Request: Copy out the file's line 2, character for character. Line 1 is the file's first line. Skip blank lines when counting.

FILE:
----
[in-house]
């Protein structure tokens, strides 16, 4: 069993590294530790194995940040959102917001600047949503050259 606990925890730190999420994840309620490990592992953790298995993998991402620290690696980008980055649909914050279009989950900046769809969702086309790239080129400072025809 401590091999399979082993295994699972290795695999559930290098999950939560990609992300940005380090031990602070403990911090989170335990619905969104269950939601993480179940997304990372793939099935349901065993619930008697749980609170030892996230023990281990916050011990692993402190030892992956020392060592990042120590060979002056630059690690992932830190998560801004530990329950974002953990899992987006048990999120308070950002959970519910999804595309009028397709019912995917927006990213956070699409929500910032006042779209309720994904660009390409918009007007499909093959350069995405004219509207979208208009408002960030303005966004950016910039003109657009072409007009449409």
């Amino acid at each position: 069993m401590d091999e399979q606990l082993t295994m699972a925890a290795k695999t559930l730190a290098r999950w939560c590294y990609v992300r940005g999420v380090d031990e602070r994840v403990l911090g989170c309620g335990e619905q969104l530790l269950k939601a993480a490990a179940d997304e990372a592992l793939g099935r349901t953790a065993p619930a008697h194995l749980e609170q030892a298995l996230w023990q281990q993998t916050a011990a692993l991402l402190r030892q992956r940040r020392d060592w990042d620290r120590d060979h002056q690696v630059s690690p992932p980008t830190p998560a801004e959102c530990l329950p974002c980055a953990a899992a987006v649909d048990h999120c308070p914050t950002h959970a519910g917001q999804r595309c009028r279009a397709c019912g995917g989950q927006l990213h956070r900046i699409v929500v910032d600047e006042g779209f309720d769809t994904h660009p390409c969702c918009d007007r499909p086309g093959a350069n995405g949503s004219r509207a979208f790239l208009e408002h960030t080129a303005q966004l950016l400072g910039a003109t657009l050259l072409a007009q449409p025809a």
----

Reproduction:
């Protein structure tokens, strides 16, 4: 069993590294530790194995940040959102917001600047949503050259 606990925890730190999420994840309620490990592992953790298995993998991402620290690696980008980055649909914050279009989950900046769809969702086309790239080129400072025809 401590091999399979082993295994699972290795695999559930290098999950939560990609992300940005380090031990602070403990911090989170335990619905969104269950939601993480179940997304990372793939099935349901065993619930008697749980609170030892996230023990281990916050011990692993402190030892992956020392060592990042120590060979002056630059690690992932830190998560801004530990329950974002953990899992987006048990999120308070950002959970519910999804595309009028397709019912995917927006990213956070699409929500910032006042779209309720994904660009390409918009007007499909093959350069995405004219509207979208208009408002960030303005966004950016910039003109657009072409007009449409």